“I felt like I was being spoiled. I had to give back that way and perform well, and it worked.”

Next year Tuivsa-Sheck will be strutting his stuff for the New Zealand Warriors next year. It’s an undoubted blow for the Roosters, who were keen to keep him, but the fullback decided to head home. Along with fellow Kiwi stars Issac Luke and Shaun Johnson, the Warriors will have an eye-catching local spine in the 2016 season and beyond.

For Tuivasa-Sheck, the chance to provide for his family’s future was his main motivation for leaving Sydney.

“The decision was based on family, helping them start their life in Sydney, which the offer the Warriors gave me has allowed me to do,” he said.

“My family will stay in Sydney and continue to live there and I will move to Auckland and begin my own life. The offer’s allowed me to do both, which has been good. It’s very exciting for the future.”

But before his new Warriors’ journey kicks off, the outside back has unfinished business with the Kiwi national team.

With Peta Hiku at fullback, New Zealand beat Australia twice on the way to the Four Nations crown. As Johnson and Kieran Foran are unavailable for this series against England, Hiku has moved into the halves with Tuivasa-Sheck in the number one shirt.

The Kiwis are the top ranked team in the world and have strung together a hat-trick of wins over the Kangaroos. They have a bevvy of world-class operators.

The good times are rolling for New Zealand rugby league. England is up next. At home and at full-strength, the English will be a huge challenge.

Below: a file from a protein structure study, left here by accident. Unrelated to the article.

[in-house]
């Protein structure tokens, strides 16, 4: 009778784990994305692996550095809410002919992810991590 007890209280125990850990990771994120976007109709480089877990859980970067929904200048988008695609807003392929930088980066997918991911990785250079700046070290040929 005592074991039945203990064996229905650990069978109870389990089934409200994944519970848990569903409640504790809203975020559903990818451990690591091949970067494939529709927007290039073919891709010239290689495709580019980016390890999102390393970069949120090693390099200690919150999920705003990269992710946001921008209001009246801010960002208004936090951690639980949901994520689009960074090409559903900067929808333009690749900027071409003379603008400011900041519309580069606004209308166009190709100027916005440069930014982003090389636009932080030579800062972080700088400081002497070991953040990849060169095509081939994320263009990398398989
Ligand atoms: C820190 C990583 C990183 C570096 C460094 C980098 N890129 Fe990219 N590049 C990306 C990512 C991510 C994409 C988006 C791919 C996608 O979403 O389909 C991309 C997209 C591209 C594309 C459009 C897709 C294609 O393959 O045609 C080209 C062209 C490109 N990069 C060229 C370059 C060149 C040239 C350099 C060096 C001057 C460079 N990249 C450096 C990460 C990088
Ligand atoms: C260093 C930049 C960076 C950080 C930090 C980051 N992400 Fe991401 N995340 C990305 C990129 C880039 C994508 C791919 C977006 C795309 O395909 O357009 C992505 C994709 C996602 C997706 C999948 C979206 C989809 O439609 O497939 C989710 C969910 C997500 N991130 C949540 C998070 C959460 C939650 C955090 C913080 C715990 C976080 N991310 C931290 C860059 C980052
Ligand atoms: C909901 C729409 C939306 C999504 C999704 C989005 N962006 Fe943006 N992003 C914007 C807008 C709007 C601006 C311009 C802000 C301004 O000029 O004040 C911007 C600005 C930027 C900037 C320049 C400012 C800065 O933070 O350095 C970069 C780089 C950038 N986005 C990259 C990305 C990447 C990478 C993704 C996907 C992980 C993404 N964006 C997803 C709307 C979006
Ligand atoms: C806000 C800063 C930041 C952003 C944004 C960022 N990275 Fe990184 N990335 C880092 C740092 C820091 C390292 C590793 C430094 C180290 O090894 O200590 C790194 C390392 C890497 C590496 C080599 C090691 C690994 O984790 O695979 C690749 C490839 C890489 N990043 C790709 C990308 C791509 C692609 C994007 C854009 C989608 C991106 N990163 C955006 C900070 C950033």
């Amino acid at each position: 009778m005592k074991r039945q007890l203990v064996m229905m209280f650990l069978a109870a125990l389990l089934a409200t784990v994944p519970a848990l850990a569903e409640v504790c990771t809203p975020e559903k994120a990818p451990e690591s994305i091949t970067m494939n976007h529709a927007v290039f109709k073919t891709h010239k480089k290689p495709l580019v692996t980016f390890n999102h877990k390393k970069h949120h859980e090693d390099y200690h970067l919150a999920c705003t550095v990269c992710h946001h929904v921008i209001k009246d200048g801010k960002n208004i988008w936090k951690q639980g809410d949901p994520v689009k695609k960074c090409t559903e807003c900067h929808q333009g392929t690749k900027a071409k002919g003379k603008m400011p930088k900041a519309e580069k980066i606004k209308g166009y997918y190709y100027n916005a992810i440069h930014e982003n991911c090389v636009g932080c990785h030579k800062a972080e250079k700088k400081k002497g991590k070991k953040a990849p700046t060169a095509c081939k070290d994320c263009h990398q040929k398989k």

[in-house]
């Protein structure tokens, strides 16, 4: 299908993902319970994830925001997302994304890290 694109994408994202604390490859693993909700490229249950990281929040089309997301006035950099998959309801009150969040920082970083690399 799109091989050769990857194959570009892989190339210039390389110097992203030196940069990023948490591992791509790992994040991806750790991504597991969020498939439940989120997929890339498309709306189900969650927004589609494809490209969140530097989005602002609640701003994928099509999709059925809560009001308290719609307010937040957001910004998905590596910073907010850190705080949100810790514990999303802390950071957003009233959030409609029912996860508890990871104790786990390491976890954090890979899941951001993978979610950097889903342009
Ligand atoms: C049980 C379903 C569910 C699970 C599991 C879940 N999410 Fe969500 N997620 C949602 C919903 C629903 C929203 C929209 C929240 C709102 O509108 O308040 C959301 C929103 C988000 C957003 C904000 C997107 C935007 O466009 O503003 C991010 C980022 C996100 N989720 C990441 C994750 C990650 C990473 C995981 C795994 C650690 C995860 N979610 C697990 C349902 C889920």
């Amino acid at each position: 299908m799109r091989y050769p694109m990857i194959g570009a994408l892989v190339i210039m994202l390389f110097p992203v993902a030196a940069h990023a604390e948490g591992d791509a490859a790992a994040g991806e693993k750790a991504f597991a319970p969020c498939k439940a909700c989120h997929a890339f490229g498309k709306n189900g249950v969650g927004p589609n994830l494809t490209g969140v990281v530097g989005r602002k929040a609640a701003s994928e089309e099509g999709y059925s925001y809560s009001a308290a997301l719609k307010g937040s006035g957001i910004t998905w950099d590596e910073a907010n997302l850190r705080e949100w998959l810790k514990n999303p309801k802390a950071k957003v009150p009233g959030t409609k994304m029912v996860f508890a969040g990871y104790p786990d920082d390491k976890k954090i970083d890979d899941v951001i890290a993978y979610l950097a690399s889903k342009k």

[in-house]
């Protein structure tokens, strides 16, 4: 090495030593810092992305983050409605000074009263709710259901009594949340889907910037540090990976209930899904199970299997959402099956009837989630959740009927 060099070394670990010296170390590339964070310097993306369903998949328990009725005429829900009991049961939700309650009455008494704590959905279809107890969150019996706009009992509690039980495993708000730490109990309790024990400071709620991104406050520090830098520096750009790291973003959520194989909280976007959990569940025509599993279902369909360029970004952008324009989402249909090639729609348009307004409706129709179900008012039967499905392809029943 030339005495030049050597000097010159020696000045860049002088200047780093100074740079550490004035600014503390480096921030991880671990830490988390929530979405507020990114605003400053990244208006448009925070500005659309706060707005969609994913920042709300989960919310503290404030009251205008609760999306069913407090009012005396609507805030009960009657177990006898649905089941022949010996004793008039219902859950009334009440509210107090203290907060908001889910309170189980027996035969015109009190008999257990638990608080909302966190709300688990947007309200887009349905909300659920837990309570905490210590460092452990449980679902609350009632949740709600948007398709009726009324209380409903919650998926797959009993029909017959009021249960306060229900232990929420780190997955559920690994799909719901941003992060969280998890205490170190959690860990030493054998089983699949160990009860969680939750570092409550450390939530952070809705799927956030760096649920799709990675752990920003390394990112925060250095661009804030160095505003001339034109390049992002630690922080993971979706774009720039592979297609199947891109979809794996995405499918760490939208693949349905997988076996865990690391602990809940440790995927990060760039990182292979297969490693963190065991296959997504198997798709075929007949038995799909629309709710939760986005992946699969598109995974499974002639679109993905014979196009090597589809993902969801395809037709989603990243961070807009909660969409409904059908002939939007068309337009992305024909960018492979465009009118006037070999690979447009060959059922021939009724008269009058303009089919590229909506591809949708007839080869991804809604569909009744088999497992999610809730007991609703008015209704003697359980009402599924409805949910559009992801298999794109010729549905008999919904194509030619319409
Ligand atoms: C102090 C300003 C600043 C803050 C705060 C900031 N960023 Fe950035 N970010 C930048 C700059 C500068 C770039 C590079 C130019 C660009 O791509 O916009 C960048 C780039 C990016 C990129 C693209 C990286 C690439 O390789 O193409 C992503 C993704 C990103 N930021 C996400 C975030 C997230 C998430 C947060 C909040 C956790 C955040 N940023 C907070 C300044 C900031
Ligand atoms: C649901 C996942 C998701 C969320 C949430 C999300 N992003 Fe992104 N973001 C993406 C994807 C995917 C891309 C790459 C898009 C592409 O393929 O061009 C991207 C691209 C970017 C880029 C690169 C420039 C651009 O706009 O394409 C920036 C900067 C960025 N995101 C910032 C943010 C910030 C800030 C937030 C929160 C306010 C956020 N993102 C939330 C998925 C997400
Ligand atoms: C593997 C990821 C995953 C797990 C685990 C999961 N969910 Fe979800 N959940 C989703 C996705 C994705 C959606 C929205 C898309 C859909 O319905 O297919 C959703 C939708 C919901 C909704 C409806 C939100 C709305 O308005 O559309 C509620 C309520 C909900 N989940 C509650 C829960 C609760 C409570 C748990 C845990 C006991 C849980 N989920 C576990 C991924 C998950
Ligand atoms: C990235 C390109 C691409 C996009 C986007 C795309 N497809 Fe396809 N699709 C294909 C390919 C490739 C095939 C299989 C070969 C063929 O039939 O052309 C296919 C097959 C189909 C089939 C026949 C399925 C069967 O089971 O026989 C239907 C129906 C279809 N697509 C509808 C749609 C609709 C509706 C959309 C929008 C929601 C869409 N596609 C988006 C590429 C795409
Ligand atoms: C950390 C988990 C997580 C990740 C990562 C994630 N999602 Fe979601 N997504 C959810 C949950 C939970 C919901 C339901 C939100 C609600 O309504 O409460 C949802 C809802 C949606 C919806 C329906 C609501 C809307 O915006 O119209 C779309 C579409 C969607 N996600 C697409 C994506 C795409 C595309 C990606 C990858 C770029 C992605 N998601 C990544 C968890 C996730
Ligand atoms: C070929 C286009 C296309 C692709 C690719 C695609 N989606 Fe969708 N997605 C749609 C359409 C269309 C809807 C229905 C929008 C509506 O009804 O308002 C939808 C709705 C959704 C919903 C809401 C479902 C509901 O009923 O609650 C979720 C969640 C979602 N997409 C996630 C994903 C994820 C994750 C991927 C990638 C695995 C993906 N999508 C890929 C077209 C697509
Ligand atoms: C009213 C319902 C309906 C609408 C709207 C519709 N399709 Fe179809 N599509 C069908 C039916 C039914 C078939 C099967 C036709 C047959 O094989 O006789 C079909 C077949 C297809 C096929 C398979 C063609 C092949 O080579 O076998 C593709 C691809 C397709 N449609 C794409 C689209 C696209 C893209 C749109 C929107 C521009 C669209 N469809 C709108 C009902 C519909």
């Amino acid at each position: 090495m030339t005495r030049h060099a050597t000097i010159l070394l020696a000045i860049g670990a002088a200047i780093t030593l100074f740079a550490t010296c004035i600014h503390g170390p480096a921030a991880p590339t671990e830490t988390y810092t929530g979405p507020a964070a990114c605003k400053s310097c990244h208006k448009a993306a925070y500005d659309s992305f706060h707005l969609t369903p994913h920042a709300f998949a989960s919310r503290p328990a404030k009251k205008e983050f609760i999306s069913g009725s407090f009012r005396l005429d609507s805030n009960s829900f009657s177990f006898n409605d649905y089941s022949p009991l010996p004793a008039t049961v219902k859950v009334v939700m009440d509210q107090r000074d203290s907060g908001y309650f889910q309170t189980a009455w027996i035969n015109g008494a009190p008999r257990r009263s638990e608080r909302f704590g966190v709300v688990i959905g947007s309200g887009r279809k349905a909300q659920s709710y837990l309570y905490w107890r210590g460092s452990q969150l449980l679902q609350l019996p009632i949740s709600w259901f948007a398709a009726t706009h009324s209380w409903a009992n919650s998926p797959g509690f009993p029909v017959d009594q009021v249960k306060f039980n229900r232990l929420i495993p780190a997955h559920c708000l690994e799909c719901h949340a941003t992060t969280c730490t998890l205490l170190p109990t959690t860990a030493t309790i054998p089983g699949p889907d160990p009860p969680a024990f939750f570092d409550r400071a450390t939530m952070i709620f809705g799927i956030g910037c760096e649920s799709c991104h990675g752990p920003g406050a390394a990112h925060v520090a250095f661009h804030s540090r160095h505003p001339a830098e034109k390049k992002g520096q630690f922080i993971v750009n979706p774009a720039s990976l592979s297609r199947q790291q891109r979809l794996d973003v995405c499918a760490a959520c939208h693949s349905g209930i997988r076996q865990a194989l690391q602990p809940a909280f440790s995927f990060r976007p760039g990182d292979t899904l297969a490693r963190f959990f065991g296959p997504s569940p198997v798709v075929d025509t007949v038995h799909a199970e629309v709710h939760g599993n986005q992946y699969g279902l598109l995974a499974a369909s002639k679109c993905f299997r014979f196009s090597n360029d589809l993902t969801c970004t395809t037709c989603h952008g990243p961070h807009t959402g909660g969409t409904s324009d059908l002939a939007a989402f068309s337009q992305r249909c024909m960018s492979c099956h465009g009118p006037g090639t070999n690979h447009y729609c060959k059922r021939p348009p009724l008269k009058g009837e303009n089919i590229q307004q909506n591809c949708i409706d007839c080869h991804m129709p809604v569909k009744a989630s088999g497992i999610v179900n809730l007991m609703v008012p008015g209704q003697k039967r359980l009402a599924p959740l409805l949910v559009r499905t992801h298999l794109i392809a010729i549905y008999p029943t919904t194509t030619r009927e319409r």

New Zealand will need Tuivasa-Sheck to step up, to support inexeperienced half-back pairing Hiku and Tui Lolohea, to help damage England.

English rival

In the three-Test series the Kiwis will come up against another young, talented full-back, in the shape of 2015 Super League Man of Steel Zak Hardaker.

Tuivasa-Sheck admits he doesn’t know much about the Rhinos custodian, but is looking forward to the challenge.

“I haven’t seen much of him. I’ve heard of his name being tossed up,” he said.

“It’s exciting for the game to get to face players of the Super League. It will be good to play a different style [of player]. I’m always up for learning and what I can grab from their game.”

The Kiwis’ win over Leeds demonstrated how important ‘Roger the Dodger’ is to the Antiopdean nation. He picked up two tries, countless line breaks and thwarted several Rhinos attacks with his fierce tackling. With his impressive speed and lightning step, Tuivasa-Sheck is a threat from anywhere on the pitch.

England coach Steve McNamara, an assistant with the Roosters, knows the 22-year old intimately. McNamara will be aware what the Samoan sensation can do and will surely be advising his players to kick the ball away from him. Young, confident, in-form, Tuivasa-Sheck is coming into his own as a rugby league player.

Back in the New Zealand set-up, back in the black shirt, the full-back is ready to make up for lost time.

“I’m enjoying it so far, being with the boys in the camp,” he said.

“We’re ready for the big ones.”